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China Strengthens Disinfection Measures for Imported Cold Foods
China will bolster its safety measures to minimize the risk of novel coronavirus transmission via imported cold-chain foods, according to a new plan released on Nov. 9 by the State Council Joint Prevention and Control Mechanism against COVID-19. The announcement comes shortly after a number of workers apparently contracted the virus from handling imported cold-chain foods in the port cities of Qingdao, Tianjin and most recently Shanghai.
The heightened precautions will include preventative disinfection of the outer packaging of foods and inner walls of containers, vehicles and other transportation equipment. Customs departments will be responsible for monitoring and testing the imported products as well as overseeing the implementation of disinfection procedures, to be conducted by cold-chain logistics companies.
Monitoring will take the form of nucleic acid testing performed on the packaging of incoming cold-chain foods prior to disinfection. Any products that test positive for SARS-CoV-2 will be returned or destroyed, according to the plan document. Protective measures must also be implemented to ensure the safety of frontline workers handling the imported goods.
According to the National Health Commission of the People’s Republic of China, at least 16 cases of SARS-CoV-2 have been detected in relation to frozen food imports since July. In October, the Chinese Center for Disease Control and Prevention reported that it had detected viable SARS-CoV-2 on the outer packaging of frozen food when investigating the source of an outbreak in Qingdao in Shandong province. This appears to confirm experts’ suspicions that contact with contaminated frozen food packaging could cause infection, prompting the implementation of the strengthened measures.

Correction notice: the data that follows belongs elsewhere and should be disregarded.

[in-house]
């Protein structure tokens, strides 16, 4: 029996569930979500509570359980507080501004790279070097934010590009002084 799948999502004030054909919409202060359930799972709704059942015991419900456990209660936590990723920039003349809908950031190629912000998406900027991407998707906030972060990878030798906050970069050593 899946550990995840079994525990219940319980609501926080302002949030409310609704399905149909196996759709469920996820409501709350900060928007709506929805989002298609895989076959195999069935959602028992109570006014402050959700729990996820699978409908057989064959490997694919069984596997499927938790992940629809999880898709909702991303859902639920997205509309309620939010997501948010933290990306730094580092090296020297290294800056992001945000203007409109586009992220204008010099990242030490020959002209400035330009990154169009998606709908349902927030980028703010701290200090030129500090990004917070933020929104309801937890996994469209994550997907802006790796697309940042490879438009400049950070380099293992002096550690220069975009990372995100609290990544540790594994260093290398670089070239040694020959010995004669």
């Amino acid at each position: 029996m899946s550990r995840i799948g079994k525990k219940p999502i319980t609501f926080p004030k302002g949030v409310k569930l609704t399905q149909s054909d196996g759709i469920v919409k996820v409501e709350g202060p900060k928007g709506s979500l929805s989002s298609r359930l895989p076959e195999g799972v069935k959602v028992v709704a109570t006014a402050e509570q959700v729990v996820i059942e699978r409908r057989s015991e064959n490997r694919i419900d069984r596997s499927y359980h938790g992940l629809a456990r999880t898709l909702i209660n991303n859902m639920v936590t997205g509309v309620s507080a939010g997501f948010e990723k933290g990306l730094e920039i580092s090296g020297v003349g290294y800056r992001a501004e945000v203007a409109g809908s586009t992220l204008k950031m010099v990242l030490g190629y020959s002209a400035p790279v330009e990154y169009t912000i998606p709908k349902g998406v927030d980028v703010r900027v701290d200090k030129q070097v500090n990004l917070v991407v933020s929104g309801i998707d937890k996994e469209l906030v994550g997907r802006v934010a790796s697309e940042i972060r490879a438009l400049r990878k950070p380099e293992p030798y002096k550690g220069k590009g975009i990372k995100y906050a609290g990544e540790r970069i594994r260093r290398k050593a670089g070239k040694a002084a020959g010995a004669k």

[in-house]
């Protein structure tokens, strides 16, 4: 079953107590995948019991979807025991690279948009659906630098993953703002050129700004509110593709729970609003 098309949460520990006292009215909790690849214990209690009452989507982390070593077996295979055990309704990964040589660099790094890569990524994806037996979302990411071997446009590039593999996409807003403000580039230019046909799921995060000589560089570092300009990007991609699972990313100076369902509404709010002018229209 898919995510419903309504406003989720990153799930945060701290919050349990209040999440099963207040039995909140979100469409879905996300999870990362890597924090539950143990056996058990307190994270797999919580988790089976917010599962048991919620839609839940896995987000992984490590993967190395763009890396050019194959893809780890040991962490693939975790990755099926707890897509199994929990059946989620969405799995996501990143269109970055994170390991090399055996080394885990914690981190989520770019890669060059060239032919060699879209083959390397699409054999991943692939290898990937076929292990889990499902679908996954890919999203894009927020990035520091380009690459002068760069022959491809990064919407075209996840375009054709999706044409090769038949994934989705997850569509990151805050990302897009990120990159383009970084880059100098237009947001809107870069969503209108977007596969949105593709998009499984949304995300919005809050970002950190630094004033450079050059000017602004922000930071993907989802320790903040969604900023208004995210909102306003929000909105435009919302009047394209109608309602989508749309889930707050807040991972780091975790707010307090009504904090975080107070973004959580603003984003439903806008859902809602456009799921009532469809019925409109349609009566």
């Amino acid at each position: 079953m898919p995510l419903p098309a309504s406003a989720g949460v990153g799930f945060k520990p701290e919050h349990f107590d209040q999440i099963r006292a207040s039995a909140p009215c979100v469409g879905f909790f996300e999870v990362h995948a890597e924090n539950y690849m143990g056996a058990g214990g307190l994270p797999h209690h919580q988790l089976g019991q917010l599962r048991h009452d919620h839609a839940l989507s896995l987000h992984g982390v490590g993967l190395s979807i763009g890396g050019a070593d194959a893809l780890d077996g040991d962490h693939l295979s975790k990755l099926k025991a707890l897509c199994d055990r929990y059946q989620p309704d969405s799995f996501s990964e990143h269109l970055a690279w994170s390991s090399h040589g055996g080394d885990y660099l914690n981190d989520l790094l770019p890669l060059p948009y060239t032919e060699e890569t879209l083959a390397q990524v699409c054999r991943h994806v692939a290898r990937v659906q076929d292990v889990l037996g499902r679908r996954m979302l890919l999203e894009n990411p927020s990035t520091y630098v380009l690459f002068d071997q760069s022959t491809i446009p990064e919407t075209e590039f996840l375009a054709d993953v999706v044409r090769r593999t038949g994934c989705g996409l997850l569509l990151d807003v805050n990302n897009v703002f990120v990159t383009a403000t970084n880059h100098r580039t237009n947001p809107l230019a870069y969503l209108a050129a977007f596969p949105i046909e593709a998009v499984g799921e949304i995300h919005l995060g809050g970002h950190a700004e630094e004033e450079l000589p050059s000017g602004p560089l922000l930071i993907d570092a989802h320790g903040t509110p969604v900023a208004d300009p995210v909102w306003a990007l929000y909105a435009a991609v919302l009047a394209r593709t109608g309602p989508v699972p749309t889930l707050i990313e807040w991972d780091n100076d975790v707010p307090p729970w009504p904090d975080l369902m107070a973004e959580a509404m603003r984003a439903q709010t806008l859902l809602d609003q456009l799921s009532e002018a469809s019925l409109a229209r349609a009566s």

The new measures will also focus on the traceability of imported cold-chain food products, according to the document. Disinfection service providers will be required to maintain comprehensive records and keep them on file for at least two years. Transportation companies will also be obligated to strictly check customs clearance documentation, while sellers of imported food must present disinfection certificates before their goods will be allowed to enter the market.
The plan states that the goal of the new system is to be “safe, effective, fast and economical.” While ensuring the safety of imported cold food products, it also aims to increase the efficiency of customs clearance, avoid backlogs and ensure the stability of industrial and supply chains.
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